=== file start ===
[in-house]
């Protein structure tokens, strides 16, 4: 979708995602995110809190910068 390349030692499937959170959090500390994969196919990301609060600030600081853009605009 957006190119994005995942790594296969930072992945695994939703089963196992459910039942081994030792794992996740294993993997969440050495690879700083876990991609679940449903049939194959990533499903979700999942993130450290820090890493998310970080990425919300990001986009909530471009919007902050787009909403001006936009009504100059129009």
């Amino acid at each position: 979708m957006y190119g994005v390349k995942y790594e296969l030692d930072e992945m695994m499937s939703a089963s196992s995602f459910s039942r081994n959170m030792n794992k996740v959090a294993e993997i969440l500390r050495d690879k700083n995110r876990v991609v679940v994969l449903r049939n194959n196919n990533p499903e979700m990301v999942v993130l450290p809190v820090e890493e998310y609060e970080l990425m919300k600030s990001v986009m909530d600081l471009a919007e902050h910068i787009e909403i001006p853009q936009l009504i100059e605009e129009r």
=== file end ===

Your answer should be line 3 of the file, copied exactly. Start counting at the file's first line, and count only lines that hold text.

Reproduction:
């Amino acid at each position: 979708m957006y190119g994005v390349k995942y790594e296969l030692d930072e992945m695994m499937s939703a089963s196992s995602f459910s039942r081994n959170m030792n794992k996740v959090a294993e993997i969440l500390r050495d690879k700083n995110r876990v991609v679940v994969l449903r049939n194959n196919n990533p499903e979700m990301v999942v993130l450290p809190v820090e890493e998310y609060e970080l990425m919300k600030s990001v986009m909530d600081l471009a919007e902050h910068i787009e909403i001006p853009q936009l009504i100059e605009e129009r």